Some of us will wake on the first day of May with a giant sense of relief. Why? Because we know we can attend to the laundry, bills, dishes in the sink, and our paying jobs without also trying to squeeze in fifteen or twenty minutes a day for drafting a new poem.
But wait right there! Who said anything about calling a halt to a regular writing practice simply because the calendar reads MAY?
Confession: Last year I had a busy April, so I did my poem-a-day in May. What a fabulous idea it turned out to be. A little lonely, but still very worthwhile. Then I sort of fell off the po-wagon until the following April. However, wayward ways tendencies, my goal for the remainder of 2014 is to write most days. Unless I am wrung out completely or called away on urgent business, I am poeming (did I really just say that) quasi-daily until further notice. How?
The answer is easy!
The first is to go and check out CA Conrad's rad, rad (Soma)tics poetry exercises and "happenings," including an upcoming visit to Denise Levertov's gravesite (Seattle, WA), which I swear I learned about on his FB page but can't track down anywhere on the web - please post a comment if you can provide the date and time, and I will promise to be there!
Another way to get stoked is by, well, doing what I do: read lots of great poems and turn them into writing prompts. I was doing this so much with fellow poet Kelli Russell Agodon, that we decided we'd make an entire book of them, one for every day of the year. It's called The Daily Poet: Day-By-Day Prompts For Your Writing Practice, and this Huffington Post guy really liked it. A LOT.
This is what our Ad-libbing Poetry Exercise Factory looks like:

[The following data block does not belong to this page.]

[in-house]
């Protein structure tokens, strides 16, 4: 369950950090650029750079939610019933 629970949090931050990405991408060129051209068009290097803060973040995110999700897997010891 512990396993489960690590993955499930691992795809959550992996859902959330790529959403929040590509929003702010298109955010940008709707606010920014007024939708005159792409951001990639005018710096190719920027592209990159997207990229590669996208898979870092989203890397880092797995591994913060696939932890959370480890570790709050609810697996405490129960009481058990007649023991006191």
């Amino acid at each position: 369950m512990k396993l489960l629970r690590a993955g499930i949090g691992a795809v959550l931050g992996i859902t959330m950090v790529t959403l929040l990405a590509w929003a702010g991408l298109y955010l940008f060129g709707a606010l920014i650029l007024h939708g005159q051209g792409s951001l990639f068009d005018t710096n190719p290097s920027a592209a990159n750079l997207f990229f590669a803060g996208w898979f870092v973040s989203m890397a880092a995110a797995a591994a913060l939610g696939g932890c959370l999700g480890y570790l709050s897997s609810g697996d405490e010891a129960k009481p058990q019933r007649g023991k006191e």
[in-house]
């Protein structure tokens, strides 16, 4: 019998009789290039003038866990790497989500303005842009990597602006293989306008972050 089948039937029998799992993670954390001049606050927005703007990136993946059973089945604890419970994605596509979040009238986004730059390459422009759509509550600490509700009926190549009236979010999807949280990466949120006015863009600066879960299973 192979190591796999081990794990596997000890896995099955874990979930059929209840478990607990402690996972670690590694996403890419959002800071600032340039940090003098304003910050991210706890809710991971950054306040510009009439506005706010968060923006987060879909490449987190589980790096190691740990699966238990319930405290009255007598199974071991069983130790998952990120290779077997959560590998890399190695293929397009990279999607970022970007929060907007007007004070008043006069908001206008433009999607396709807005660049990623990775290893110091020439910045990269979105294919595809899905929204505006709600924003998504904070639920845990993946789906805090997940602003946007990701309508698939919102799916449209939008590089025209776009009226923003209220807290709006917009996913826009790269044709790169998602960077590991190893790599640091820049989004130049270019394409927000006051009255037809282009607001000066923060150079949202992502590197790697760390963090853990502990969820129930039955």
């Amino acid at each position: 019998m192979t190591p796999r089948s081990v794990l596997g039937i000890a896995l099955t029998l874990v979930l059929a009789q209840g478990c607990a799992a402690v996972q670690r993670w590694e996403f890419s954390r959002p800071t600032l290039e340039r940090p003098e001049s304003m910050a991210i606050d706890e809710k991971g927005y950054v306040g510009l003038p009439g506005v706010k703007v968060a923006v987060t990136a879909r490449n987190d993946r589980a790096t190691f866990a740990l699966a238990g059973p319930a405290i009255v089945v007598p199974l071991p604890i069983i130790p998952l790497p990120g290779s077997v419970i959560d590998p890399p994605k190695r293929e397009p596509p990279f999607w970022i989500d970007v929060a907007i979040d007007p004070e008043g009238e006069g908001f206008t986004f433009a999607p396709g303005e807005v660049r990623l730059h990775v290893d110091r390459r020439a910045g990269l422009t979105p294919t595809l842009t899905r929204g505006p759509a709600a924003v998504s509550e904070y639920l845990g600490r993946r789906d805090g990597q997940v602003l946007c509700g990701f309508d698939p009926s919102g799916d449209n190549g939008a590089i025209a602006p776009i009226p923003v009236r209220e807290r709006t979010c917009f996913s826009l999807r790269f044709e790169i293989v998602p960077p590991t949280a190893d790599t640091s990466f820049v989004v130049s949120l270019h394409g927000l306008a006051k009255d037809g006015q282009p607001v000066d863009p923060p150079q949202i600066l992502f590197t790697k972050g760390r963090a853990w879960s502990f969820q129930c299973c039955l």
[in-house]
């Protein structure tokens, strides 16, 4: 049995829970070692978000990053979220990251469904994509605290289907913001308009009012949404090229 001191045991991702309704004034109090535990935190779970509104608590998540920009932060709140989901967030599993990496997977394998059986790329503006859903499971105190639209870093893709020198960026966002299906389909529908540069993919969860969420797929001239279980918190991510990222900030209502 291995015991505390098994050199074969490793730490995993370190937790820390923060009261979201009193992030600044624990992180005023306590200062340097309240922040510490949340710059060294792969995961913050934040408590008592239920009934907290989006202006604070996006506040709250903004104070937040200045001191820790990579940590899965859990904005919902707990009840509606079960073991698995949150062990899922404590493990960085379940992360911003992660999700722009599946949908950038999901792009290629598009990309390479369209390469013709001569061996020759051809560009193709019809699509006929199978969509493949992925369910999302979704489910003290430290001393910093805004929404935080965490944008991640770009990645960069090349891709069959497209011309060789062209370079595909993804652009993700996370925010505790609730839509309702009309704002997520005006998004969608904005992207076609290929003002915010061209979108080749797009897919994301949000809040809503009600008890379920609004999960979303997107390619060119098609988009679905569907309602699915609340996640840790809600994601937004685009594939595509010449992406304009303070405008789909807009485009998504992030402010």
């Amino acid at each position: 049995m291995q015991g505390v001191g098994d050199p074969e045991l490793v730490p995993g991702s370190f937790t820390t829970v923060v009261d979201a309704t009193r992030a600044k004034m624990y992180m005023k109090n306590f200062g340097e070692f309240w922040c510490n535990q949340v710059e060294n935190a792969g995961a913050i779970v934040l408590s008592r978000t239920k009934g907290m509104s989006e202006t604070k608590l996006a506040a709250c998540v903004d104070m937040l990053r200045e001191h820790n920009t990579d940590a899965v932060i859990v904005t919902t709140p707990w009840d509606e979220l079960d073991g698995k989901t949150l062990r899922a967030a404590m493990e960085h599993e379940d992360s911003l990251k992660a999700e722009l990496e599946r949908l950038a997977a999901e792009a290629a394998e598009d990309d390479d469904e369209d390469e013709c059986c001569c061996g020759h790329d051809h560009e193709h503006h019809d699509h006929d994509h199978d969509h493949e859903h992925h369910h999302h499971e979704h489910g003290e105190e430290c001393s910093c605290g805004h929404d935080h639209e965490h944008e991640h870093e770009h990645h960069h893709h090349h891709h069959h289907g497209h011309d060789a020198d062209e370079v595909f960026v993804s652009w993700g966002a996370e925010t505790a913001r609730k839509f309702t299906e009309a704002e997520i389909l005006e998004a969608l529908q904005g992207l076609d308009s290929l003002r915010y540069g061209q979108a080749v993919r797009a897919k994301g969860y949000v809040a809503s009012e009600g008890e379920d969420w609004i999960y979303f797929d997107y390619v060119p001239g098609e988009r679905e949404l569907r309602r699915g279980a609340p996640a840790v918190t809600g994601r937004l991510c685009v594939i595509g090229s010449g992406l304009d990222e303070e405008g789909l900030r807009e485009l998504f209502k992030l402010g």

We spend most of the day in a cafe, on Kelli's deck, or sitting on a driftwood log at the beach (alas, she lives on a peninsula), reading poems aloud from books we love, like Mark Bibbins' Sky Lounge and Natalie Diaz's When My Brother Was An Aztec), and riffing/ripping off their energy, moxie, and chutzpah. On our best writing days I may challenge Kelli to write an abecedarian in fifteen minutes; it must contain an angel or saint, a belly, a place name, and the speaker must be reincarnated into a horse.
The last time we got together, Kelli whipped out a stack of 3x5 cards, and I knew right away it was going to be a fun/productive day. So, without further ado:
The Perpetual Poetry Prompt, a 3x5 Card Extravaganza (patent pending):
(1) After flipping through some of your favorite poetry books, choose twelve words and write them down on one side of a 3x5 card.
(2) Flip the card over, and write down four specific instructions. Examples: (1) begin and end with an iamb; (2) include at least one foreign phrase; (3) interrupt yourself twice; (4) your speaker receives advice from a mattress.
(3) Exchange cards with someone (or send your words and instructions to someone via text, email, or purloined letter).
Repeat as needed.
Kelli Russell Agodon is a prize-winning poet, writer, and editor from the Northwest. She is the author of Hourglass Museum, Letters from the Emily Dickinson Room (both from White Pine Press), Small Knots (2004) and Geography (2003). She co-edited the first eBook anthology of contemporary women’s poetry, Fire On Her Tongue and recently published The Daily Poet, a book of poetry writing exercises she coauthored with Martha Silano. Kelli is the co-founder of Two Sylvias Press and was the editor of Seattle’s literary journal, Crab Creek Review for the last five years. She writes about living and writing creatively on her blog, Book of Kells at: www.agodon.com or on Facebook at: www.facebook.com/agodon, or write to her directly at: kelli (at) agodon.com.